More than 40 Northumberland households declared homeless, official statistics show
More than 40 vulnerable people and young families have been declared homeless in Northumberland by the council, and were set to spend Christmas in temporary accommodation.
The latest statistics, from Department for Communities and Local Government (DCLG), show how many applicants were declared unintentionally homeless by the local authority between July 1 and September 30 this year.
Of the 50, 13 were placed in temporary accommodation for the foreseeable future. This meant possibly spending Christmas in a cramped hostel or bed and breakfast, potentially outside the area.
Of that number, 28 applicants have at least one dependent child - while 12 have three children. Worryingly pregnant women make up six of Northumberland's homeless.
The data also revealed that 13 applicants had to leave their homes due to violent partners.
Housing officers classify someone as unintentionally homeless if they believe they are without a place to live or are threatened with homelessness.
The applicant also has to be in priority need, such as having a family. The mother or father may have been evicted after being made redundant, or had their benefits cut.
Those determined to be unintentionally homeless join the waiting list for a council house, while living in temporary accommodation provided by the local authority. Some stay with friends and family.
Overall, the homelessness figures in Northumberland show a 26% fall on the same period in 2016, and a 9% decrease on the third quarter of 2014.
The local authority dealt with 63 decisions over the period and decided that 13 applicants were either not homeless, not priority cases or were intentionally homeless. These figures do not include rough sleepers.
Across England, local authorities accepted 15,290 households as being statutorily homeless between July and September, up 6% from the previous quarter and up 2% on the same quarter of last year.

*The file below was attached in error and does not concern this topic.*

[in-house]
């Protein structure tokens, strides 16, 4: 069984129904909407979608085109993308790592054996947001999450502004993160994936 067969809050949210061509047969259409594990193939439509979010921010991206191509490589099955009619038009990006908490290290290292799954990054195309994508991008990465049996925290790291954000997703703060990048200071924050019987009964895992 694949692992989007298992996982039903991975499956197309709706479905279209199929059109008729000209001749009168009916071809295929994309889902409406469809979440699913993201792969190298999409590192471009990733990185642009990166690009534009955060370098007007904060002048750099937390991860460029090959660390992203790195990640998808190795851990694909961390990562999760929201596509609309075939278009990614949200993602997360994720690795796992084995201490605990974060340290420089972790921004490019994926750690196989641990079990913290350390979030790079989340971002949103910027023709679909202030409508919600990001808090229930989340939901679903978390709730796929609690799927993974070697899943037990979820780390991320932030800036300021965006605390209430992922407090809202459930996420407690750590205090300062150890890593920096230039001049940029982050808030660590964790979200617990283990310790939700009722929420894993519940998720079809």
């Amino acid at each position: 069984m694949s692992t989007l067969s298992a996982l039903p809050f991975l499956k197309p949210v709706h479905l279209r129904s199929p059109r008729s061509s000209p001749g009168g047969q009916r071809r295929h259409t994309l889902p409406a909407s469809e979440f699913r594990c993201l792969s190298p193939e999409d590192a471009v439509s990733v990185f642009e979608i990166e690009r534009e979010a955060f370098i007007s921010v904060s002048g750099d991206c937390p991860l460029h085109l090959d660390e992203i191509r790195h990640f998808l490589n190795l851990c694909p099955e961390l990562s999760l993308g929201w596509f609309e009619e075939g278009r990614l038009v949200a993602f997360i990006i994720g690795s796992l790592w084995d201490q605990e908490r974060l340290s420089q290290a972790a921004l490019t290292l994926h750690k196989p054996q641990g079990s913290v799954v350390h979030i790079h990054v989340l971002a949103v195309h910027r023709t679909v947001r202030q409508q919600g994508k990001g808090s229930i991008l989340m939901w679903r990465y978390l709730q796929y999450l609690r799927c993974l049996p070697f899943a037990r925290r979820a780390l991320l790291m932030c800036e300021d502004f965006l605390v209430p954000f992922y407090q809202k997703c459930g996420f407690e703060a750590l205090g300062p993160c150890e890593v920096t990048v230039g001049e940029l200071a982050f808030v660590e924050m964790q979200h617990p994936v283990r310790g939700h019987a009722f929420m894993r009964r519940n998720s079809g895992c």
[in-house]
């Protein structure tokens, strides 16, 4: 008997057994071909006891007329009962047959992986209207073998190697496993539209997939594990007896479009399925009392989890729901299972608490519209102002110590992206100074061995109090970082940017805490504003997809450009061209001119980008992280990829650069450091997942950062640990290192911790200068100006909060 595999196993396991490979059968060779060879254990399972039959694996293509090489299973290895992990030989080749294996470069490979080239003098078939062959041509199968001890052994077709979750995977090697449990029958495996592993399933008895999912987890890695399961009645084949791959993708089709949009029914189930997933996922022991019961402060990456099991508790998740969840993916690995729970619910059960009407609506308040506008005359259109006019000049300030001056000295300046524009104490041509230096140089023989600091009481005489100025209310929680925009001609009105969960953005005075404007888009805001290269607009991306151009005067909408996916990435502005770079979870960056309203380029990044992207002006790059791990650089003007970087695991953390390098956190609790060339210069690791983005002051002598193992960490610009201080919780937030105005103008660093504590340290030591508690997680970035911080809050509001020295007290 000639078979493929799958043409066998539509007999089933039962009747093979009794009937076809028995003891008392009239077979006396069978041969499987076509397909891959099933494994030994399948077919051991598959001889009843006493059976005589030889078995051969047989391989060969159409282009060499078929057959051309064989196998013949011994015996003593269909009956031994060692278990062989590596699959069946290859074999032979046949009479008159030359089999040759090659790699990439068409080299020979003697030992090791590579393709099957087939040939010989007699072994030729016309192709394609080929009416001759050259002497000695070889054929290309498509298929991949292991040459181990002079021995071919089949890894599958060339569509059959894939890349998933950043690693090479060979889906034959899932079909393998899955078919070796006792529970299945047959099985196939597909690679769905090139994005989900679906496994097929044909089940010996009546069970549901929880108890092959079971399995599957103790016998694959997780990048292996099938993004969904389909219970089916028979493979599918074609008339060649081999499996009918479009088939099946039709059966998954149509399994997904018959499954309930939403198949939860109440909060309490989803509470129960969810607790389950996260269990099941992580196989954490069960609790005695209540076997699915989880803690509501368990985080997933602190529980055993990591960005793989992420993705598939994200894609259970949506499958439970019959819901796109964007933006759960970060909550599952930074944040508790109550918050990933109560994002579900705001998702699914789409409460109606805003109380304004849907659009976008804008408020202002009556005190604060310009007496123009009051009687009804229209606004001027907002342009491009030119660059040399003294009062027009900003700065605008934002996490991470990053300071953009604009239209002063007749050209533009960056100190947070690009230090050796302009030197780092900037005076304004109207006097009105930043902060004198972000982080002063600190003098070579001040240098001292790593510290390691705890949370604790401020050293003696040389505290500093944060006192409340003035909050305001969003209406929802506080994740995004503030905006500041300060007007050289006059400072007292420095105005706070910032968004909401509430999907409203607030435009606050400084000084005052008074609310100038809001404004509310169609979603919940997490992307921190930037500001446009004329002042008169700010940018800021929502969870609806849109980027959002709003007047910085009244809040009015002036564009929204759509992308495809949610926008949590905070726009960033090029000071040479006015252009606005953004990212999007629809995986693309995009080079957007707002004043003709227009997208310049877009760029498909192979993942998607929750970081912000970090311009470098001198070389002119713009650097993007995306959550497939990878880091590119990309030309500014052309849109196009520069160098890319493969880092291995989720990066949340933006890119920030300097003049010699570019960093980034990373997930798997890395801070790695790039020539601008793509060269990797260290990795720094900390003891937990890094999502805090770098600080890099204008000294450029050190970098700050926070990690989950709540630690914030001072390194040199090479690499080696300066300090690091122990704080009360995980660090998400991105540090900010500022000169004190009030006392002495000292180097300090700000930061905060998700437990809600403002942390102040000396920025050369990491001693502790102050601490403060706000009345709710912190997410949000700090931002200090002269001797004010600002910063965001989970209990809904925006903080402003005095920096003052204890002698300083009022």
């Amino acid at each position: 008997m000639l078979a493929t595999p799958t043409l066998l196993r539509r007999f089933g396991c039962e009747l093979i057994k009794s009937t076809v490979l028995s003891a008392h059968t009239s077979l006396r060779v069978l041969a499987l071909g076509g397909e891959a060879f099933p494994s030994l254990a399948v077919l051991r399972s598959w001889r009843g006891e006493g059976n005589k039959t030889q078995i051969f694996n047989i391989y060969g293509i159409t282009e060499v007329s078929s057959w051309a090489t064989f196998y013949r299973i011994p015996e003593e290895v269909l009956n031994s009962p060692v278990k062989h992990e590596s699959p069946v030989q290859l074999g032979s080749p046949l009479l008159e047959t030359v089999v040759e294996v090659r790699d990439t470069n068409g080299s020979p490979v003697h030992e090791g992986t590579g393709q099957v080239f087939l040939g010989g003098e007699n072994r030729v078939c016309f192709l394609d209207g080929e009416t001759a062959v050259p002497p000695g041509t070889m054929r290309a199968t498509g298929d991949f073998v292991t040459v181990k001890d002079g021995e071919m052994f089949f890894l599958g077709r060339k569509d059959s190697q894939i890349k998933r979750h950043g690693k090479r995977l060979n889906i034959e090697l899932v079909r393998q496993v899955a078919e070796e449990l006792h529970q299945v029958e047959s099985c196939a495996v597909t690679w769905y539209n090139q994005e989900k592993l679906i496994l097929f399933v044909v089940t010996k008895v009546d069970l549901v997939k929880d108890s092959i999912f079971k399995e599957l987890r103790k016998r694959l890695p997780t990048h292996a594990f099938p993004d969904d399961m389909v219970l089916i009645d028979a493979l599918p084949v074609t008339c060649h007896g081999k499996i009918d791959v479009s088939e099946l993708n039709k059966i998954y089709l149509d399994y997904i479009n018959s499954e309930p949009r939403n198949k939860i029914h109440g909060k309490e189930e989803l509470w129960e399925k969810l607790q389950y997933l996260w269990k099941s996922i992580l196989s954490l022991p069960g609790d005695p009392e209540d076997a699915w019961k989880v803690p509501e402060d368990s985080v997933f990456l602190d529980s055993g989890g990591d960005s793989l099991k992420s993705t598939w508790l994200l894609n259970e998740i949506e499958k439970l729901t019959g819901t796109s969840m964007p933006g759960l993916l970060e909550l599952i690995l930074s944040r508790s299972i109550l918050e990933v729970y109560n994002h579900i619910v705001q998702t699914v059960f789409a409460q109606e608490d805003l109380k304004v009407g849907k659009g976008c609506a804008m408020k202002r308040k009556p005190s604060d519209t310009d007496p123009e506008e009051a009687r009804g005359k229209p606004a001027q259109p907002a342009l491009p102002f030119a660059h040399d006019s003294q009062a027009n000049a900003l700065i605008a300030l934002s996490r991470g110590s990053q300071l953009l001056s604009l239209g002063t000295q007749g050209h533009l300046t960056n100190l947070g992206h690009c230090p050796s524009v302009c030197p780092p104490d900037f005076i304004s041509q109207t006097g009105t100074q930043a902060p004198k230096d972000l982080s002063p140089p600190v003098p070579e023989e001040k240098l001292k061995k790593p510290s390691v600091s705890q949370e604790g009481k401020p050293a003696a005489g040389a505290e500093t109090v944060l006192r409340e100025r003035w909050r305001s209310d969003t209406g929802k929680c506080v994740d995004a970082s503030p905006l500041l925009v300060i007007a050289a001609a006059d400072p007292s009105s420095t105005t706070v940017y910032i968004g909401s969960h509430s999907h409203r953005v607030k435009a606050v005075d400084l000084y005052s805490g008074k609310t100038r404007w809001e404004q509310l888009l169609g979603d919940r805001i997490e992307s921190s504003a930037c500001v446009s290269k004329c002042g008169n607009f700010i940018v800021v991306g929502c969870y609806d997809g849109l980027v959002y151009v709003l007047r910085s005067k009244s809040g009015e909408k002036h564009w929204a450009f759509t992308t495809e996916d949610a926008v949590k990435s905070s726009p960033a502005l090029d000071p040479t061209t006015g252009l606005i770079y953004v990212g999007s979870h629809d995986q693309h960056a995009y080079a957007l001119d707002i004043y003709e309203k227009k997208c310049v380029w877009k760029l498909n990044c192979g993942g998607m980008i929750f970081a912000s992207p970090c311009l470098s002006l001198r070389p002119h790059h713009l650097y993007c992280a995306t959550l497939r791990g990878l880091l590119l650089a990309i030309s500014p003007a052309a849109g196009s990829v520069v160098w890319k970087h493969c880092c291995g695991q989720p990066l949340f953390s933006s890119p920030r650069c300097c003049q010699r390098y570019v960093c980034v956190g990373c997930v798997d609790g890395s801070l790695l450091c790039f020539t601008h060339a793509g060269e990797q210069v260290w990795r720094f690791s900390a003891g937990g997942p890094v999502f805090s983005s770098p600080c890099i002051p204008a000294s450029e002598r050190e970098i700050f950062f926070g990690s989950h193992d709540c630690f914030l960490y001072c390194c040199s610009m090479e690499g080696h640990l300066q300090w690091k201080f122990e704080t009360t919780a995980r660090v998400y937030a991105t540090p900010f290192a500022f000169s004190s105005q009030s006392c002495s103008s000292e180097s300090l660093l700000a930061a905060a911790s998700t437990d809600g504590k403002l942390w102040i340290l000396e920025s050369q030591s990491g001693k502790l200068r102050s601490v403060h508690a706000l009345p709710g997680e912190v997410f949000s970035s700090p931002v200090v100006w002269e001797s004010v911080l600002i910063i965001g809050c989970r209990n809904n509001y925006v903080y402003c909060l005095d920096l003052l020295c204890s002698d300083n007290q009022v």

One factor in the increase was the Grenfell Tower fire, west London, where 71 people died, and 214 homeless applications were accepted.
The number of households in the country living in temporary accommodation also rose, increasing by 6% on the same date last year and up 65% on a low point of 48,010 on December 31, 2010.
Last week, MPs said homelessness in England was 'a national crisis' and the Government's approach to tackling the problem has been an 'abject failure'.
The Public Accounts Committee report said the DCLG's attitude to reducing homelessness has been 'unacceptably complacent', with limited action that has lacked urgency.
Meg Hillier, who chairs the committee, said: "The latest official figures hammer home the shameful state of homelessness in England and the abject failure of the Government's approach to addressing the misery suffered by many thousands of families and individuals.
"At Christmas-time, there were thousands of children in temporary accommodation, a salutary reminder of the human cost of policy failure. The Government must do more to understand and measure the real-world costs and causes of homelessness and put in place the joined-up strategy that is so desperately needed."
A DCLG spokesman said: "We are providing over £1billion up to 2020 to reduce all forms of homelessness and rough sleeping and we are bringing in the Homelessness Reduction Act, which is the most ambitious reform in decades, to ensure people get support sooner."